How to Store Coffee at Home and Keep it Fresh for Longer
Many people usually start their day with a cup of coffee. Now that so many work from home, they can’t stop by their local coffee shop or have a cup of coffee with their co-workers. Taking action is necessary at this point.
How Coffee Goes Stale
Roasting green coffee beans cause millions of chemical reactions, drastically changing the beans in a short amount of time. The sugars turn into caramel, the smells are released, and the flavor deepens.
As soon as the coffee is roasted, the carbon dioxide that had been contained inside it begins to escape swiftly. As the gas pushes its way to the bean’s surface, it brings some of the natural oils with it. The optimal shelf life of roasted coffee is only approximately two weeks. When coffee is properly packaged, oxygen is kept out while CO2 is released, but oxidation begins as soon as the bag is opened, and the beans go stale.
Many coffee drinkers don’t care how they store their beans beyond leaving them in the original packaging. Although the freshness and longevity of your beans may depend on how you keep them, you may want to reconsider your current storage method.
The freshness and flavor of your morning brew depend on how you store the beans, whether you keep them whole or ground, and whether you keep them in the fridge or the freezer. Cup & Bean aims to answer the question, do coffee beans go bad? In short, it can, and here are some of the best tips for keeping your coffee fresh for a long time…
Pay Attention To The Coffee Bean’s Roasting Date
If you want to choose the freshest, best-tasting coffee, you must know when coffee beans were roasted. It can be hard to figure out what a roast date is and how it differs from an expiration date, especially since there are so many different ideas and suggestions.
When making coffee at home for the first time, it can be hard to know how fresh your coffee beans are. Coffee usually has both a roast date and a best-before date, which is different from most other foods (in some cases). Unlike other foods that go bad, coffee won’t make you sick if it’s a little old. But if you want great coffee, you should know there is a window of time when the coffee is at its freshest. So, if you want to buy fresh coffee, you should pay close attention to when it was roasted.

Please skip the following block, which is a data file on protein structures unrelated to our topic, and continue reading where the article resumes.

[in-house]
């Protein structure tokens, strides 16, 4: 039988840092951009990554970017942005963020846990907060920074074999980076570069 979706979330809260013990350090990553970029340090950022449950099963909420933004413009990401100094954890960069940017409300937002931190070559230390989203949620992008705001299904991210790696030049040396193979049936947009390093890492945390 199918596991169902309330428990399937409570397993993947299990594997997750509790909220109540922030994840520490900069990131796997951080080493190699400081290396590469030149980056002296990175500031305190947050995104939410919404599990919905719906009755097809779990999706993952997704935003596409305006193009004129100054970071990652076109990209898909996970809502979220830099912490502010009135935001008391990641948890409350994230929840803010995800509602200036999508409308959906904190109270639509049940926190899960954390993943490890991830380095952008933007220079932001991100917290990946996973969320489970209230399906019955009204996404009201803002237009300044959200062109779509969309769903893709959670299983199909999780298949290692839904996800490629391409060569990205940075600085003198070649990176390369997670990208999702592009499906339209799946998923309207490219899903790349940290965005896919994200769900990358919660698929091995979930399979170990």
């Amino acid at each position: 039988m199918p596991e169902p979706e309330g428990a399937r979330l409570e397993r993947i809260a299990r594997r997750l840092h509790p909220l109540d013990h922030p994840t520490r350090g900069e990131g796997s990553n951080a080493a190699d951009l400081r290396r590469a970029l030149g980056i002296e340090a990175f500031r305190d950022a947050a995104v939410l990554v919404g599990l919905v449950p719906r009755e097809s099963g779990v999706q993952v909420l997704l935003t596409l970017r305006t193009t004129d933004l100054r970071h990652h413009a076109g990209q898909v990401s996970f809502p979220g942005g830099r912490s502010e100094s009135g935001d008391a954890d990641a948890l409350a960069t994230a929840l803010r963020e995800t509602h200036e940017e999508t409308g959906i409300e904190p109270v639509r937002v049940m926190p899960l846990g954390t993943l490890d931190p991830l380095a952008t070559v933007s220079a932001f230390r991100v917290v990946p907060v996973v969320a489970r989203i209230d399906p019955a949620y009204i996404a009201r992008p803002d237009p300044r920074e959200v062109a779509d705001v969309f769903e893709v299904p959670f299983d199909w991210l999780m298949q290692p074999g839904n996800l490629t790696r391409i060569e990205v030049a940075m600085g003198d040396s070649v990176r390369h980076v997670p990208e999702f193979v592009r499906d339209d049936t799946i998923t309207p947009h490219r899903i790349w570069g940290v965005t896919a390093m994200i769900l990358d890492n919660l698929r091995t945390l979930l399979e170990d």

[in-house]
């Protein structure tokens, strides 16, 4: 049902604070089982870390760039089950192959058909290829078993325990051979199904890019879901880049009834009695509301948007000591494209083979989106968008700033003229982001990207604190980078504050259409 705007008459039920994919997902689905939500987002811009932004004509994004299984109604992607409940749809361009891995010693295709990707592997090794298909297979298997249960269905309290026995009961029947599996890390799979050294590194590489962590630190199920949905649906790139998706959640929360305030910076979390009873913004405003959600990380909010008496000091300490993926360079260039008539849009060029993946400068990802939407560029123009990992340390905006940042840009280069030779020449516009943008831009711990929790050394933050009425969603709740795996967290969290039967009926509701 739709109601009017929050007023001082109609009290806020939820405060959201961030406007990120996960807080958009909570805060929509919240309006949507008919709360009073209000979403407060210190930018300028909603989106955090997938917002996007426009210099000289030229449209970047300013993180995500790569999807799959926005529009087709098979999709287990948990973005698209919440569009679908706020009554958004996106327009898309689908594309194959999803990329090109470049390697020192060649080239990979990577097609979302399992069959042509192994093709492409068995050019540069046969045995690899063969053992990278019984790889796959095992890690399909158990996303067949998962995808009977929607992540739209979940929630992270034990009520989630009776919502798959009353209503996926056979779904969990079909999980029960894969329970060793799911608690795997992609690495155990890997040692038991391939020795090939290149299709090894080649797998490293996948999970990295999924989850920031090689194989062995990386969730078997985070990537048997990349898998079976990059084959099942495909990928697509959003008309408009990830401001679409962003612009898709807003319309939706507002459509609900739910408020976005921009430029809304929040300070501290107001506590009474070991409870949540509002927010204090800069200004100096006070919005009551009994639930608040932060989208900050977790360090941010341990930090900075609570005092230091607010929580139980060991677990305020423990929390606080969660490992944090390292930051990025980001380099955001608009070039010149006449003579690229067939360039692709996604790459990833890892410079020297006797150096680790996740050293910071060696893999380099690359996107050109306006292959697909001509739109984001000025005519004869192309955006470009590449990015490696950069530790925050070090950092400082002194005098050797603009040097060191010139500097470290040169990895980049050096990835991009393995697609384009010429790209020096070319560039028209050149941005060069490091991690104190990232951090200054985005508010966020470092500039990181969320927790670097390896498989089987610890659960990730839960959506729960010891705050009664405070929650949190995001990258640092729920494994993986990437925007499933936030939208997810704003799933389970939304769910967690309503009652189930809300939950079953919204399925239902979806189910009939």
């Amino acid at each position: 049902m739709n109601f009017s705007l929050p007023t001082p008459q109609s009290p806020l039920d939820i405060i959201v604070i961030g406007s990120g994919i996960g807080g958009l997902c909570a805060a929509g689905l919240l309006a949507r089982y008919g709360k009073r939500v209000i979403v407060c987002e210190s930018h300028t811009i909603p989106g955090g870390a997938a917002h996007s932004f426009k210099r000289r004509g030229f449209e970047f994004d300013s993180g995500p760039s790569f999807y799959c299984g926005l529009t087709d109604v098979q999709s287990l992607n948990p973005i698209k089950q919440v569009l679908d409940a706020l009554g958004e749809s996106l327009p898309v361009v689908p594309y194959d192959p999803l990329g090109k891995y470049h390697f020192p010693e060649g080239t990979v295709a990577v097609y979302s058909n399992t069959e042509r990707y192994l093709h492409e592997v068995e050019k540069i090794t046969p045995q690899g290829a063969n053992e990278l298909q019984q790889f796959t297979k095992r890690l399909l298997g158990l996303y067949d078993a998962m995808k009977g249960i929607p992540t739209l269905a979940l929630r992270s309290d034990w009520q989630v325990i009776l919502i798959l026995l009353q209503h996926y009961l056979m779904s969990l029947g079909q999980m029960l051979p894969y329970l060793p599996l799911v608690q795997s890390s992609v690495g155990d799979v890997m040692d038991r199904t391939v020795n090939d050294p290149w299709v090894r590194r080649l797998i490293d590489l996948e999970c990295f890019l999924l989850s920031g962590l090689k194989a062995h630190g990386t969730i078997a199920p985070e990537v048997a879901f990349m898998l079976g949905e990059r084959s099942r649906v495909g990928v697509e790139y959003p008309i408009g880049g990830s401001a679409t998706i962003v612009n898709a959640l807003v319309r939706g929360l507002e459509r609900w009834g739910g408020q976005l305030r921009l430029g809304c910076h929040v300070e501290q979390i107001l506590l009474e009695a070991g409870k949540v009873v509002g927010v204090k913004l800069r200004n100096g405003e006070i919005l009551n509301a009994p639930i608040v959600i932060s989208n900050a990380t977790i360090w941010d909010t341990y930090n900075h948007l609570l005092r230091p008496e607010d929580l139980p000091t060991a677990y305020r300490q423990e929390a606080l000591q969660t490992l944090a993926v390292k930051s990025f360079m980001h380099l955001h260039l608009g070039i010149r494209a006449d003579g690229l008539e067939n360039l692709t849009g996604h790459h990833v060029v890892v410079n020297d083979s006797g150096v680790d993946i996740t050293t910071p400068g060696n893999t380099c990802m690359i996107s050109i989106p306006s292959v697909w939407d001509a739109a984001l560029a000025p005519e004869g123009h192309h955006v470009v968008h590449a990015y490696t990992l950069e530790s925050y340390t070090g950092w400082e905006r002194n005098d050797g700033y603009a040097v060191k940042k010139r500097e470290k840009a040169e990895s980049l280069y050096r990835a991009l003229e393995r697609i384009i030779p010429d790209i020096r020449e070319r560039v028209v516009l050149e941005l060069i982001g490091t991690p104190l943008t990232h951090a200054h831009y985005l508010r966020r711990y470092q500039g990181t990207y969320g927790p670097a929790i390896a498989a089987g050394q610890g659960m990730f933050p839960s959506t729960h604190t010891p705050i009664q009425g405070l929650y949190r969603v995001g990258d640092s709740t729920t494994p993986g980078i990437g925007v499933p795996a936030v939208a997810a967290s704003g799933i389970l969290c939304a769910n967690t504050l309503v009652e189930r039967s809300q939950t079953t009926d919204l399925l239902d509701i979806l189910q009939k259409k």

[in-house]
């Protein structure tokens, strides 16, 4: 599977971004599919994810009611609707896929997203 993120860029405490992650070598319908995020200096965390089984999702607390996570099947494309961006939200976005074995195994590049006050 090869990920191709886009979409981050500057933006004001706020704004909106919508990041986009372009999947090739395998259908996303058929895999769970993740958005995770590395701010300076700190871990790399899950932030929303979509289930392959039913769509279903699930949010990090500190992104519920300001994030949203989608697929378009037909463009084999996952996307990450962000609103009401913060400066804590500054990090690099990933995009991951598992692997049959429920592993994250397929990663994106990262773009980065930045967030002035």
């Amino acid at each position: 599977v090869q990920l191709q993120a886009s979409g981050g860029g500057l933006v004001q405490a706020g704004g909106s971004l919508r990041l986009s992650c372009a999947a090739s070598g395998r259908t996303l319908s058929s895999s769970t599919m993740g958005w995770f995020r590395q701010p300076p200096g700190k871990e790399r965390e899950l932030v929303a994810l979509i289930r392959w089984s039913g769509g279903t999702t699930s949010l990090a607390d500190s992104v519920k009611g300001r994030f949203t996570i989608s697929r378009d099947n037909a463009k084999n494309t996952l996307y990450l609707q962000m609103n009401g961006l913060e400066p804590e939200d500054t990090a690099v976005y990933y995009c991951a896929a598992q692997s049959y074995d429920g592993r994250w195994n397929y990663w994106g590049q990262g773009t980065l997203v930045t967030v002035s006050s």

Avoid The Refrigerator
Try to avoid storing coffee in the fridge. (Surprising I know.) It can soak up all the smells in your fridge and could make your cup of coffee taste worse in the end.
Also, you should never put coffee in the fridge because the humidity and moisture there will ruin them. The temperature constantly changes when you put your coffee in and take it out of the refrigerator every morning. This can cause condensation and breed microorganisms you don’t want in your coffee.
Store Your Coffee In An Airtight Container
To give your ground or whole coffee beans the longest shelf life, store them in a dark, sealed container. They should be kept somewhere dark, cool, and dry. Coffee doesn’t like temperatures, humidity, air, or light that are too high or too low. It means that if you want your coffee to taste great, you need to keep these four things away from it.
Coffee beans should ideally come in a vacuum-sealed bag with a freshness valve. When coffee beans are roasted, they give off carbon dioxide. If they are sealed in a regular package, the coffee beans will keep giving off CO2, which could cause the package to break. CO2 can leave through the freshness valve, but oxygen can’t get in. It also guarantees that the coffee is freshly roasted.
Avoid Grinding All Your Coffee Beans At Once
Ground coffee is harder to keep fresh because it loses its taste much more quickly than coffee beans when it comes in contact with air. If you don’t drink a lot of coffee daily, it’s best to buy ground coffee in small amounts (packs of 250g or less). Better yet, buy a small coffee grinder to grind your beans whenever you want a fresh, flavorful cup of coffee.
Coffee that has been ground can be stored for up to four weeks. Of course, this is only true if both are stored in the appropriate location and container. You should also not ground coffee in bulk. Coffee beans resistant to oxygen are transformed into fine powder during the batch-grinding process. Since you opened the bag to grind the grounds, they are all more exposed than before, but the grounds in the bottom of the bag, where oxygen cannot easily get, still have a chance. However, they won’t be very fresh by the time you get to them.
Check out my post on how to create a fun and festive holiday coffee bar here.
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